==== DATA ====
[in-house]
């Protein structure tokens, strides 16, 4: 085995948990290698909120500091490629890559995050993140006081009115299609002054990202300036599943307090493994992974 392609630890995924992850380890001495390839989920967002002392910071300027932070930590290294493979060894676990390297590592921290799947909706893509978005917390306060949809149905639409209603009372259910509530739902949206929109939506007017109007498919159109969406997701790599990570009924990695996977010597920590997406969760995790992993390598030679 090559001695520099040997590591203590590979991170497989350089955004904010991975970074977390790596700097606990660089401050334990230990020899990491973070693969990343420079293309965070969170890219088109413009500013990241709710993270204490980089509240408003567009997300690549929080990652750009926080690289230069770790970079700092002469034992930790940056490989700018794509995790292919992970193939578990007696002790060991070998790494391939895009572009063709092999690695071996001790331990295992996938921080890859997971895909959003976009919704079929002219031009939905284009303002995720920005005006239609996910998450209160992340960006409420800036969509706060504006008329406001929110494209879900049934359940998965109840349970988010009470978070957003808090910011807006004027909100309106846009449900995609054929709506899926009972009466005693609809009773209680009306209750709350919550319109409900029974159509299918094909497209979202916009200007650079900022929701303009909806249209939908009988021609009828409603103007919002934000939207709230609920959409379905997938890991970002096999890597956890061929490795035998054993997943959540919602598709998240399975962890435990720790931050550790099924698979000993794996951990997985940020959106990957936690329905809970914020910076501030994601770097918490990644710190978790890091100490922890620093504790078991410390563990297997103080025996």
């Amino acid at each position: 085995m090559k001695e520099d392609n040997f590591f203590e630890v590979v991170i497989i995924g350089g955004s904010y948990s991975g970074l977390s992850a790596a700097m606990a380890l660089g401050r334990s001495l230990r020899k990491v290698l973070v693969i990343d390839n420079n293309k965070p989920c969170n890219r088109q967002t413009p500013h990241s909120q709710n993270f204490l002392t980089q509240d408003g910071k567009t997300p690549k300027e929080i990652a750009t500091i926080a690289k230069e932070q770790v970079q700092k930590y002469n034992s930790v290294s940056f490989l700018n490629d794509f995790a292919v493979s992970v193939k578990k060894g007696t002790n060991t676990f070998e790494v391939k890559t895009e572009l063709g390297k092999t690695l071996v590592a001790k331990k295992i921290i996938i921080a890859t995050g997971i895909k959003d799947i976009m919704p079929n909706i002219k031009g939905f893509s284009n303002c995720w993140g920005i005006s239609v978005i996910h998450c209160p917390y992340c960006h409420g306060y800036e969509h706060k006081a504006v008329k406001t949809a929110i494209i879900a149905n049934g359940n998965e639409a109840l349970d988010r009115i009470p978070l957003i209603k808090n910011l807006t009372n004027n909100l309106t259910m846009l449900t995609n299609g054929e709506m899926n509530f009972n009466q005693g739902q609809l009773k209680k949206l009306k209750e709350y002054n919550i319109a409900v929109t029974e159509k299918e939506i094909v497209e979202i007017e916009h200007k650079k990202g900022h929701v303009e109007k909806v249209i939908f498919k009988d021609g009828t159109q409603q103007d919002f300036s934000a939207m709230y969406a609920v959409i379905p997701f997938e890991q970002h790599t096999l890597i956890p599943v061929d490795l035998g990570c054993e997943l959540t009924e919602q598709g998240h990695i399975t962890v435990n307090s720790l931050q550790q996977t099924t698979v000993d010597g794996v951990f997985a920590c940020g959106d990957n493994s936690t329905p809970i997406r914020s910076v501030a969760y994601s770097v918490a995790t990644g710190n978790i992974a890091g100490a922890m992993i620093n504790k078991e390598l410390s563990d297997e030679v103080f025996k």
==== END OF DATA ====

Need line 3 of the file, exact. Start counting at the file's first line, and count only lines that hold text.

């Amino acid at each position: 085995m090559k001695e520099d392609n040997f590591f203590e630890v590979v991170i497989i995924g350089g955004s904010y948990s991975g970074l977390s992850a790596a700097m606990a380890l660089g401050r334990s001495l230990r020899k990491v290698l973070v693969i990343d390839n420079n293309k965070p989920c969170n890219r088109q967002t413009p500013h990241s909120q709710n993270f204490l002392t980089q509240d408003g910071k567009t997300p690549k300027e929080i990652a750009t500091i926080a690289k230069e932070q770790v970079q700092k930590y002469n034992s930790v290294s940056f490989l700018n490629d794509f995790a292919v493979s992970v193939k578990k060894g007696t002790n060991t676990f070998e790494v391939k890559t895009e572009l063709g390297k092999t690695l071996v590592a001790k331990k295992i921290i996938i921080a890859t995050g997971i895909k959003d799947i976009m919704p079929n909706i002219k031009g939905f893509s284009n303002c995720w993140g920005i005006s239609v978005i996910h998450c209160p917390y992340c960006h409420g306060y800036e969509h706060k006081a504006v008329k406001t949809a929110i494209i879900a149905n049934g359940n998965e639409a109840l349970d988010r009115i009470p978070l957003i209603k808090n910011l807006t009372n004027n909100l309106t259910m846009l449900t995609n299609g054929e709506m899926n509530f009972n009466q005693g739902q609809l009773k209680k949206l009306k209750e709350y002054n919550i319109a409900v929109t029974e159509k299918e939506i094909v497209e979202i007017e916009h200007k650079k990202g900022h929701v303009e109007k909806v249209i939908f498919k009988d021609g009828t159109q409603q103007d919002f300036s934000a939207m709230y969406a609920v959409i379905p997701f997938e890991q970002h790599t096999l890597i956890p599943v061929d490795l035998g990570c054993e997943l959540t009924e919602q598709g998240h990695i399975t962890v435990n307090s720790l931050q550790q996977t099924t698979v000993d010597g794996v951990f997985a920590c940020g959106d990957n493994s936690t329905p809970i997406r914020s910076v501030a969760y994601s770097v918490a995790t990644g710190n978790i992974a890091g100490a922890m992993i620093n504790k078991e390598l410390s563990d297997e030679v103080f025996k």